The gas phase deposition process of producing diffusion tubes as described in the above prior art yields very pure gas impermeable semiconductor tubes, in particular silicon or silicon carbide tubes. Extremely pure tubes can only be heated with a direct current after a pre-heating process. Doped tubes do not require preheating and, as set forth in the heretofore mentioned German Offenlegungsschrift No. 1,933,128, may be heated directly. However, such doped tubes cause undesirable reaction between the dopant within the'tube material and the semiconductor element being doped.

SUMMARY OF THE INVENTION The invention provides an extremely pure semiconductor diffusion container which can be heated directly and a method of producing the same.

It is a novel feature of the invention to provide a diffusion container having an outer surface composed of a doped semiconductor material and an inner surface composed of a pure semiconductor material. In a preferred embodiment, a gaseous mixture of silicochloroform and, for example, phosphorous trichloride, yields a doped silicon layer while a gaseous mixture of pure silicochloroform and hydrogen yields a pure silicon layer on a suitable carrier surface so that the pure silicon layer forms the inner surface of the resultant hollow body, and the doped silicon layer forms the outer surface thereof.

BRIEF DESCRIPTION OF THE DRAWINGS FIG. 1 is an elevated cross-sectional view of an embodiment of apparatus useful in the practice of the invention; and

FIG. 2 is a somewhat similar view of another embodiment of apparatus useful in the practice of the invention.

DESCRIPTION OF PREFERRED EMBODIMENTS The invention provides a directly heatable diffusion container composed of a semiconductor material and which allows diffusion doping of semiconductor elements without contamination of such elements and a method of producingsuch containers.

In accordance with the general principles of the invention, hollow diffusion containers are produced by feeding a gas containing a thermally decomposable semiconductor compound to a heated carrier surface so that the compound decomposes and yields a semiconductor material which is deposited as a layer on the carrier surface. After a desired layer of thickness is achieved, the carrier surface is removed without destroying the newly formed semiconductor diffusion container.

In accordance with more specific principles of the invention at least two layers of a semiconductor material are sequentially deposited on an endless carrier surface. The sequential deposition of semiconductor materials is controlled so that the formed hollow diffusion container has an outer layer composed of a doped semiconductor material and has an inner layer composed of a'pure semiconductor material.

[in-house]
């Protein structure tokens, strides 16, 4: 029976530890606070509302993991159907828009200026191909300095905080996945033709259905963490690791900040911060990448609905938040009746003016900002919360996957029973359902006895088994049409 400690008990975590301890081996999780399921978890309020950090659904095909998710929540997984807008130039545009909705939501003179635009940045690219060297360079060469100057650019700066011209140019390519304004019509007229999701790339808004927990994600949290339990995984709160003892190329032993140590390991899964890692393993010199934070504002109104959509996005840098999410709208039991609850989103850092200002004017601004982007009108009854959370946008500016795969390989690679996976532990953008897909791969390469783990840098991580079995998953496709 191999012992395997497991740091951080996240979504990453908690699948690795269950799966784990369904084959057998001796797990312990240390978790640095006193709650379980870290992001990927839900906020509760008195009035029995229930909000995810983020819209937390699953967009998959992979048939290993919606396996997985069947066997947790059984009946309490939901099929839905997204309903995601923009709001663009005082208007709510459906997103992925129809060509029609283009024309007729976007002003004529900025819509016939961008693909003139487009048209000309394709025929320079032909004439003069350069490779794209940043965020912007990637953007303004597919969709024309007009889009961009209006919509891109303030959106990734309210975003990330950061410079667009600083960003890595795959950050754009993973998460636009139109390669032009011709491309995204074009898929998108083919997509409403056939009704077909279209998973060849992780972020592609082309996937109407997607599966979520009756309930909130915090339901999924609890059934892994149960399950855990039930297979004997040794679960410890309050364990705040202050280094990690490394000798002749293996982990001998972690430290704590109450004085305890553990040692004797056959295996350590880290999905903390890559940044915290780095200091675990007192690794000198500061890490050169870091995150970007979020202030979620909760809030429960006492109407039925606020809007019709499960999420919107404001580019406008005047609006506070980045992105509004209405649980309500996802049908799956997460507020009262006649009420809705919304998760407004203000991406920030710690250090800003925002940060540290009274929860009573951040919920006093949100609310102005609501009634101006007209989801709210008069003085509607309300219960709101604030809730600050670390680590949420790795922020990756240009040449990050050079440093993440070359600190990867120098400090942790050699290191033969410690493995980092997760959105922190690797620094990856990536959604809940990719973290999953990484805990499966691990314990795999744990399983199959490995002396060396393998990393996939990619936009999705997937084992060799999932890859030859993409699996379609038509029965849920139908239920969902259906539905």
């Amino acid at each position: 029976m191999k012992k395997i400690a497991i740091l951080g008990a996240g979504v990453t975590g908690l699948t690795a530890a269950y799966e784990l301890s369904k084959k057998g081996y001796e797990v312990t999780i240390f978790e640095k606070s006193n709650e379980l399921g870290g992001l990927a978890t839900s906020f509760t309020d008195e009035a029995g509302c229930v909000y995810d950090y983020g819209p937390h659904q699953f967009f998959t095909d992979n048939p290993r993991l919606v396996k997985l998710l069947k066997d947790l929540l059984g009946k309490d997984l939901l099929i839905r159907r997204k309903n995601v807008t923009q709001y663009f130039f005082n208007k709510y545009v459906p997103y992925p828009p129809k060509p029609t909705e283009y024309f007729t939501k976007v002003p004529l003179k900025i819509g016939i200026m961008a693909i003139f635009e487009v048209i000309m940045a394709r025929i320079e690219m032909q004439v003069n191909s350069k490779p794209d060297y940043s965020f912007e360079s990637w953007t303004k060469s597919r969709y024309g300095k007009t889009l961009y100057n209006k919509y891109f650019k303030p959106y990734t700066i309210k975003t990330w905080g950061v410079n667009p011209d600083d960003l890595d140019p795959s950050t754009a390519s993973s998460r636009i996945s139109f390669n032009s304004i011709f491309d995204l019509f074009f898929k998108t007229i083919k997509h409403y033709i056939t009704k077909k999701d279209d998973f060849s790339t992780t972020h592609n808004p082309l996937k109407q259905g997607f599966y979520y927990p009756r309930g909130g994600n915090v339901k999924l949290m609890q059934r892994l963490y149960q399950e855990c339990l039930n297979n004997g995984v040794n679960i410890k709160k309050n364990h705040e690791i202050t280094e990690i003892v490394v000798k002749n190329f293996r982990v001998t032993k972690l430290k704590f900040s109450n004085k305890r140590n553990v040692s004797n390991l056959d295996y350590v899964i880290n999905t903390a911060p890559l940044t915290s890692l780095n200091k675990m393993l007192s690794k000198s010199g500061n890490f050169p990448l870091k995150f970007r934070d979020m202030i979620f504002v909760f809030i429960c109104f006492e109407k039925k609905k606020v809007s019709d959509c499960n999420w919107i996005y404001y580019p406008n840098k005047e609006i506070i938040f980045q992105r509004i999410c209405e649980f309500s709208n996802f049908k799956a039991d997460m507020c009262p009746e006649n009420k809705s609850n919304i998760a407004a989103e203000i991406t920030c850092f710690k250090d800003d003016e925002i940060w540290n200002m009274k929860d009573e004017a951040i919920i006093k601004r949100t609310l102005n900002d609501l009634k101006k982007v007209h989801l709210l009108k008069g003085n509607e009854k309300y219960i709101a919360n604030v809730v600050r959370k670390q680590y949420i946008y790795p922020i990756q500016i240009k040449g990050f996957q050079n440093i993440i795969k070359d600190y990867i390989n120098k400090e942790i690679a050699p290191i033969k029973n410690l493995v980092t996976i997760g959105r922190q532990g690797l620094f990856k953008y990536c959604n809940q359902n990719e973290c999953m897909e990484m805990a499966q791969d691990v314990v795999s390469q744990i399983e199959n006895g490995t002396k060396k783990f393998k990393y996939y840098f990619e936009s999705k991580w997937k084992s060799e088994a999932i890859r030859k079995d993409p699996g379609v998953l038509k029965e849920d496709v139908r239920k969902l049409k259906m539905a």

In one embodiment of the invention, outer deposition surfaces of a carrier member, which may be a hollow or a solid form, is first coated with a layer of pure silicon material and the pure layer is then coated with a layer of doped semiconductor material. In another embodiment of the invention, an inner deposition surface of a hollow carrier member is first coated with a layer of a doped semiconductor material and the doped layer is then coated with a layer of pure semiconductor material. In both embodiments, after removal of the deposition surfaces (or carrier member), preferably comundergoing a diffusion process within the container and the outer doped semiconductor surface thereof provides a conductive element for heating by direct current passage.

The dopants selected for doping the semiconductor material forming the outer layer of a diffusion container of the invention are characterized by a low diffusion coefficient, i.e. they diffuse very slowly and thus do not penetrate to the interior of the diffusion container. Preferably, the dopants utilized are selected from readily handleable and easily evaporable compounds formed of three and five valence elements which have a low diffusion coefficient. Of these, the preferred dopant compound is selected from the group consisting of boron trichloride, arsenic trichloride and phosphorous trichloride.

Generally, the dopant compounds have a liquid state which is readily transferred in a known manner to a gaseous state and mixed with a gaseous thermally decomposable semiconductor compound. The dopant is thus incorporated within the layer of semiconductor material being deposited. When silicon diffusion containers are desired, silicochloroform (SiI-ICl is a preferred starting gaseous compound which thermally decomposes and deposits silicon on the surface of a carrier member. On the other hand, silicon carbide diffusion containers are preferably formed from monomethyltrichlorosilane (Cl-I SiCl In a particularly favorable exemplary embodiment of the invention, the layer thickness of the pure semiconductor material and of the doped semiconductor material is controlled so that each layer attains a thickness of at least 1 mm.

In preferred embodiments, a sufficient amount of doping material is incorporated within the doped semiconductor layer to achieve a specific electrical resistance of IO mOhm. cm. (milliohm centimeter).

In a preferred embodiment of the invention, the carrier member is heated during the deposition process via silver electrodes which are connected to a suitable voltage source and the silver electrodes are connected via graphite mounting means with the carrier member. In another embodiment, the carrier member is heated via a graphite bridge. The preferred embodiment, i.e. heating via silver electrodes, is especially attractive for production of long tube-shaped hollow members because the apparatus required for carrying out the invention is much more economical.